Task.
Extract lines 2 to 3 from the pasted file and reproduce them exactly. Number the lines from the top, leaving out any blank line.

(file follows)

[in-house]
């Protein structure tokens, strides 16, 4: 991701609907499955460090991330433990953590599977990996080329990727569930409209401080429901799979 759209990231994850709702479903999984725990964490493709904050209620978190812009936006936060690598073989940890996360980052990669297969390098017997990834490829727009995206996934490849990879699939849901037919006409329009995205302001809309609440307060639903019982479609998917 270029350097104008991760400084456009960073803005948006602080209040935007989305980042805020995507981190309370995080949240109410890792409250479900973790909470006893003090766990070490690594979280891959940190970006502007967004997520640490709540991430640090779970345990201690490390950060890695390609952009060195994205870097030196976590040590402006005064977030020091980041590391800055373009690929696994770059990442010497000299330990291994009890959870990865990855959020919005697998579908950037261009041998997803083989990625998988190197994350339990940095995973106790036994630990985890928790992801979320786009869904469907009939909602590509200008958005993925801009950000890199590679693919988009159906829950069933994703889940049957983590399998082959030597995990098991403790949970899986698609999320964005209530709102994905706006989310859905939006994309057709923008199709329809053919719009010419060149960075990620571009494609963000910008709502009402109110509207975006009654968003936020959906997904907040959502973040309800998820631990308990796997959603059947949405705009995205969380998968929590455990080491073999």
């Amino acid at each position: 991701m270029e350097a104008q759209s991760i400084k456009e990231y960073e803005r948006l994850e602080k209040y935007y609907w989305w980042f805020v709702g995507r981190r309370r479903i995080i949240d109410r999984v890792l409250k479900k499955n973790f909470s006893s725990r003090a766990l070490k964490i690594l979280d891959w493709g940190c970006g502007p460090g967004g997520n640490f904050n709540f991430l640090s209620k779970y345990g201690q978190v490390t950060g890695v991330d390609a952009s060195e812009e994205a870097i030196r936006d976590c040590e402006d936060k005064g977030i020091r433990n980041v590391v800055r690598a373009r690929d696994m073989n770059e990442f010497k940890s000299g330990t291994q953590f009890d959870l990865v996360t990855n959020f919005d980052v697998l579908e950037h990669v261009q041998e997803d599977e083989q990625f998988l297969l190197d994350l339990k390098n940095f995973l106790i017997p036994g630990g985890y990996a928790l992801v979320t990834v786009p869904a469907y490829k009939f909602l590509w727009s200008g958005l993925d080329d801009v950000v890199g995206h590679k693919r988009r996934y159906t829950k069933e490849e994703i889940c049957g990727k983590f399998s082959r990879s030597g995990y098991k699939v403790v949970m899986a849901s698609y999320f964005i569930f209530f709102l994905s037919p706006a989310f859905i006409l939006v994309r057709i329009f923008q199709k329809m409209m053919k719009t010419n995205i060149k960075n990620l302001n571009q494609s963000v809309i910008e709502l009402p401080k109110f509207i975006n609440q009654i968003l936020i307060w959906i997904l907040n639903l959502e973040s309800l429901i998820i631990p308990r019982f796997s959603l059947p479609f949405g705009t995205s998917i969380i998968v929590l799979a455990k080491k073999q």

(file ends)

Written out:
């Protein structure tokens, strides 16, 4: 991701609907499955460090991330433990953590599977990996080329990727569930409209401080429901799979 759209990231994850709702479903999984725990964490493709904050209620978190812009936006936060690598073989940890996360980052990669297969390098017997990834490829727009995206996934490849990879699939849901037919006409329009995205302001809309609440307060639903019982479609998917 270029350097104008991760400084456009960073803005948006602080209040935007989305980042805020995507981190309370995080949240109410890792409250479900973790909470006893003090766990070490690594979280891959940190970006502007967004997520640490709540991430640090779970345990201690490390950060890695390609952009060195994205870097030196976590040590402006005064977030020091980041590391800055373009690929696994770059990442010497000299330990291994009890959870990865990855959020919005697998579908950037261009041998997803083989990625998988190197994350339990940095995973106790036994630990985890928790992801979320786009869904469907009939909602590509200008958005993925801009950000890199590679693919988009159906829950069933994703889940049957983590399998082959030597995990098991403790949970899986698609999320964005209530709102994905706006989310859905939006994309057709923008199709329809053919719009010419060149960075990620571009494609963000910008709502009402109110509207975006009654968003936020959906997904907040959502973040309800998820631990308990796997959603059947949405705009995205969380998968929590455990080491073999």
């Amino acid at each position: 991701m270029e350097a104008q759209s991760i400084k456009e990231y960073e803005r948006l994850e602080k209040y935007y609907w989305w980042f805020v709702g995507r981190r309370r479903i995080i949240d109410r999984v890792l409250k479900k499955n973790f909470s006893s725990r003090a766990l070490k964490i690594l979280d891959w493709g940190c970006g502007p460090g967004g997520n640490f904050n709540f991430l640090s209620k779970y345990g201690q978190v490390t950060g890695v991330d390609a952009s060195e812009e994205a870097i030196r936006d976590c040590e402006d936060k005064g977030i020091r433990n980041v590391v800055r690598a373009r690929d696994m073989n770059e990442f010497k940890s000299g330990t291994q953590f009890d959870l990865v996360t990855n959020f919005d980052v697998l579908e950037h990669v261009q041998e997803d599977e083989q990625f998988l297969l190197d994350l339990k390098n940095f995973l106790i017997p036994g630990g985890y990996a928790l992801v979320t990834v786009p869904a469907y490829k009939f909602l590509w727009s200008g958005l993925d080329d801009v950000v890199g995206h590679k693919r988009r996934y159906t829950k069933e490849e994703i889940c049957g990727k983590f399998s082959r990879s030597g995990y098991k699939v403790v949970m899986a849901s698609y999320f964005i569930f209530f709102l994905s037919p706006a989310f859905i006409l939006v994309r057709i329009f923008q199709k329809m409209m053919k719009t010419n995205i060149k960075n990620l302001n571009q494609s963000v809309i910008e709502l009402p401080k109110f509207i975006n609440q009654i968003l936020i307060w959906i997904l907040n639903l959502e973040s309800l429901i998820i631990p308990r019982f796997s959603l059947p479609f949405g705009t995205s998917i969380i998968v929590l799979a455990k080491k073999q």